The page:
Reflections on a Streak

Today marks 2191 consecutive days of exercising every day without missing a single day, that’s 6 years. For those of you checking the math, 6 years times 365 days equals 2190 days, plus 1 day because 2020 was a leap year. When I began this streak 6 years ago, the goal was to work out for 100 days in a row. Even once I reached one year, I never imagined that this streak would ever extend for this long. I am very proud of my efforts, but, at the same time, I am very aware that there is an element of luck to this. Just reflecting on the two years of this pandemic makes that very clear.

In retrospect, and unbeknownst to me when I started this, perhaps the most valuable thing to come out of this streak has been the tools that I have developed that have armed me with the ability to stay disciplined even when it gets challenging. I am happy to have reached the 6-year mark, and I certainly plan to try to extend it to 7 years. At the same time, I accept that at some point life will happen, and the streak will come to an end.

Boxing on a double end bag.
Boxing training.

What will not end is the daily habit that is now strongly ingrained in me to exercise daily. As a result of this experience, I have also been able to use this same strategy to improve discipline and modify habits in other parts of my life. The key to success for any change in behavior is that it must be intrinsic. It doesn’t necessarily have to start that way, but it must eventually come from internal motivation, or it will fizzle.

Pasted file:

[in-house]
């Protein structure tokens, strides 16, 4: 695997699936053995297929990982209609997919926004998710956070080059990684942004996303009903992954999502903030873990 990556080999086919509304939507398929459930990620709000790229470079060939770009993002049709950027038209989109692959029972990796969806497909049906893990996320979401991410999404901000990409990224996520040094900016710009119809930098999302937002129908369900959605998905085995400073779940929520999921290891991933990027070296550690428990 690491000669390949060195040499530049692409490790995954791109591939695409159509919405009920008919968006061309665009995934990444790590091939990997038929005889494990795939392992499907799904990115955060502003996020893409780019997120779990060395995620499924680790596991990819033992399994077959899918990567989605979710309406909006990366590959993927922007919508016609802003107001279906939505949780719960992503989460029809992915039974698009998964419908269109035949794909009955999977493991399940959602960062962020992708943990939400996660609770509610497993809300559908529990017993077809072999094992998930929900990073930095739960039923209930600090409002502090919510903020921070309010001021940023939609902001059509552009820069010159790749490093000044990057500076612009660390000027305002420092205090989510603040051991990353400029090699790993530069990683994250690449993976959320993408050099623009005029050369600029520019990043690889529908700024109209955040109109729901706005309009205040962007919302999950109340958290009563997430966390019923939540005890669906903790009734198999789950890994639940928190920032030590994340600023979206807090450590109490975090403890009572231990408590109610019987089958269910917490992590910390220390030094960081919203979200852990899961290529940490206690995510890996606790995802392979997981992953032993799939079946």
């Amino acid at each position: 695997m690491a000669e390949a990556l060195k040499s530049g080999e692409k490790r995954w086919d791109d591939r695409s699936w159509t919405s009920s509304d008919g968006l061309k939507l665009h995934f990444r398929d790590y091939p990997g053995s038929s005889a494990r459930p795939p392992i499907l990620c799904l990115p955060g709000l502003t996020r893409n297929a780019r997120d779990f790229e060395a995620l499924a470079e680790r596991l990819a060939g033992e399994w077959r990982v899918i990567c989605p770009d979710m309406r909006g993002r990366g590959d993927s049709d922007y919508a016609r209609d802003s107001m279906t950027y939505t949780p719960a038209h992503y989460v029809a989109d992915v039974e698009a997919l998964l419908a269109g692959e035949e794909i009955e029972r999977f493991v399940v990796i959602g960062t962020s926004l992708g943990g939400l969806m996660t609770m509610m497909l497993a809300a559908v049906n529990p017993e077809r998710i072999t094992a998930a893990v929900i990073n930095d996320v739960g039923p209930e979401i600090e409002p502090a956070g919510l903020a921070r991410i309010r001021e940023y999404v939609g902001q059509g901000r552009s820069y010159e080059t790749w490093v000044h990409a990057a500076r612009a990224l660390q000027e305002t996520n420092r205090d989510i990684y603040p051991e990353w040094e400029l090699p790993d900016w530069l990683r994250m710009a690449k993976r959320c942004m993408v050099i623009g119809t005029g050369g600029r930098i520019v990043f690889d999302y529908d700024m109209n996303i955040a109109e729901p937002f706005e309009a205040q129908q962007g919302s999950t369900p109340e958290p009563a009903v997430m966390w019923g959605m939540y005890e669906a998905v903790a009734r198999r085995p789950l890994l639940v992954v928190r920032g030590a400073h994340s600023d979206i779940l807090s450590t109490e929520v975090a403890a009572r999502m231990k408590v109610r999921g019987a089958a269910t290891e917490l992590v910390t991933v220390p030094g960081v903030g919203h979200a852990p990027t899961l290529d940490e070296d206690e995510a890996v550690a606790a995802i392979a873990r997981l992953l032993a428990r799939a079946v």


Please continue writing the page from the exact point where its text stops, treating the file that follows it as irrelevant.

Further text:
I won’t repeat all the details of the streak, nor how I believe that using external sources of motivation, at least initially, can be a great way to make behavioral changes in your life, whether its fitness, nutrition, financial, or anything else. You can read all of those details here:

running stairs
A stair workout.

Life is messy. I am human, and I am far from perfect. I view discipline in my life as being like a balloon. I can apply pressure in one spot to fix some habits that I don’t like. Inevitably, something gives somewhere else, even if the overall change is a net positive. For me specifically, over the last few years of my exercise streak, I have also gained about 20 pounds. Proving the old axiom that you can’t out exercise a bad diet (or its corollary: abs are made in the kitchen, not the gym).

I am working hard to drop that weight in a wise and healthy way, and I am seeking help to do it. I share this because most of us are our own harshest critics. That judgment can create obstacles to getting the necessary help to change habits with which we are not happy.

Runner in facemask and goggles.
Running in -29 degrees.

As I mentioned earlier, sustainable changes in behavior have to come from internal motivation, but they don’t have to start that way. Getting help to make changes initially is often the kick start that many of us need. As we begin to see positive results, it becomes much easier for the motivation to come from within us, instead of from a coach or an advisor.

Sometimes all that’s needed to start is an assessment to make sure that everything is progressing in the way we would like. Just as most of us have an annual physical, a financial checkup can also serve as an excellent preventative measure. If you would like to see if Bernstein Financial Advisory is the right fit for you, please reach out via email, phone, or by clicking the Let’s Talk button at the top of this page.

John Bernstein